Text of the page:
Cloud applications can be challenging to secure as applications require the same amount of security individually as the software itself. These security measures should be in the service level agreement of your cloud provider. Make sure you understand how those security policies apply to applications and you know how your data is being protected before signing the SLA.

7. Ensure cloud networks and connections are secure

Since you are trusting your data to an outside provider, it’s important that you understand their network, and how the network and connections are secured. Things you’ll want to look for when analysing that network are

  • traffic screening, which is usually done by a firewall or security software and screens the data coming in and out of the network for things like malware
  • denial of service protection, which protects the network from high-traffic attacks
  • intrusion detection and prevention, which looks deeper into the traffic and inspects it for spam, viruses or known attacks
  • login notifications, which sends a notification to your network monitor that an unknown person is trying to access your data.

Along with this you’ll want to make sure your cloud provider’s internal network and hardware are secure. This includes servers, switches and end user devices.

8. Evaluate security controls on physical infrastructure and facilities

When looking at a cloud provider’s security measures, it’s important to know that their physical databases are in a secure location and have environmental and external threat protections in place. This can usually be provided in terms of an audit or assessment reports given to you by the cloud provider.

9. Manage security terms in the cloud service agreement

Make sure that all security responsibilities are clear in the service agreement. Is the cloud provider responsible for certain applications solely or does your organisation handle that aspect? Include any specific or extra security measures you wish the provider to add to the agreement.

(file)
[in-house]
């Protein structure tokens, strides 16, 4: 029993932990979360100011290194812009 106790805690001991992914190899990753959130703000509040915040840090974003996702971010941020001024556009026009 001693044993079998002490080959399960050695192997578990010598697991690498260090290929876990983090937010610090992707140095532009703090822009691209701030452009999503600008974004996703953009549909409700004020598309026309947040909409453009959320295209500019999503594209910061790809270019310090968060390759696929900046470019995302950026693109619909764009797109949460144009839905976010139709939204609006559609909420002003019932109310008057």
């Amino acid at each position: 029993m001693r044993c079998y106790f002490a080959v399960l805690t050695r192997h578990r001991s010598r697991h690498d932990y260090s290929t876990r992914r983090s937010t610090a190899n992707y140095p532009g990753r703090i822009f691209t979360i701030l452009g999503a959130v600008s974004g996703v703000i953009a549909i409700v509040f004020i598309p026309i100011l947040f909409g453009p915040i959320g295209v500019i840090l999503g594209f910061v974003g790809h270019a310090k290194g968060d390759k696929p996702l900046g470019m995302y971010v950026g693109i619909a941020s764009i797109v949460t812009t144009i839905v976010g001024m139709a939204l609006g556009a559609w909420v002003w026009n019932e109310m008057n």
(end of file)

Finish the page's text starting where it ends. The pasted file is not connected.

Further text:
10. Understand the security requirements of the exit process

If you choose to leave that particular cloud provider, you’ll need to understand how to securely get your data back and ensure that it is completely wiped from their system. This is especially important in highly regulated industries and in cases where compliance is a mandatory condition of the organisation doing business.

Overall, be aware of the privacy and security policy of the cloud provider you are choosing to work with. Clearly define these policies and procedures to ensure that your data is secured to the level required for your company to stay compliant, as well as safe from cyber threats. Use strong passwords, back up data locally and encrypt your data. Even though the cloud is more secure today than ever, these simple steps can go a long way to providing an extra level of protection.

ELMO Software (ASX:ELO) is a cloud-based solution that helps thousands of organisations across Australia, New Zealand and the United Kingdom to effectively manage their people, process and pay. ELMO solutions span the entire employee lifecycle from ‘hire to retire’. They can be used together or stand-alone, and are configurable according to an organisation’s unique processes and workflows. Automate and streamline your operations to reduce costs, increase efficiency and bolster productivity. For further information, contact us.

Learn more about how ELMO can help your organisation.
Learn more about how ELMO can help your organisation.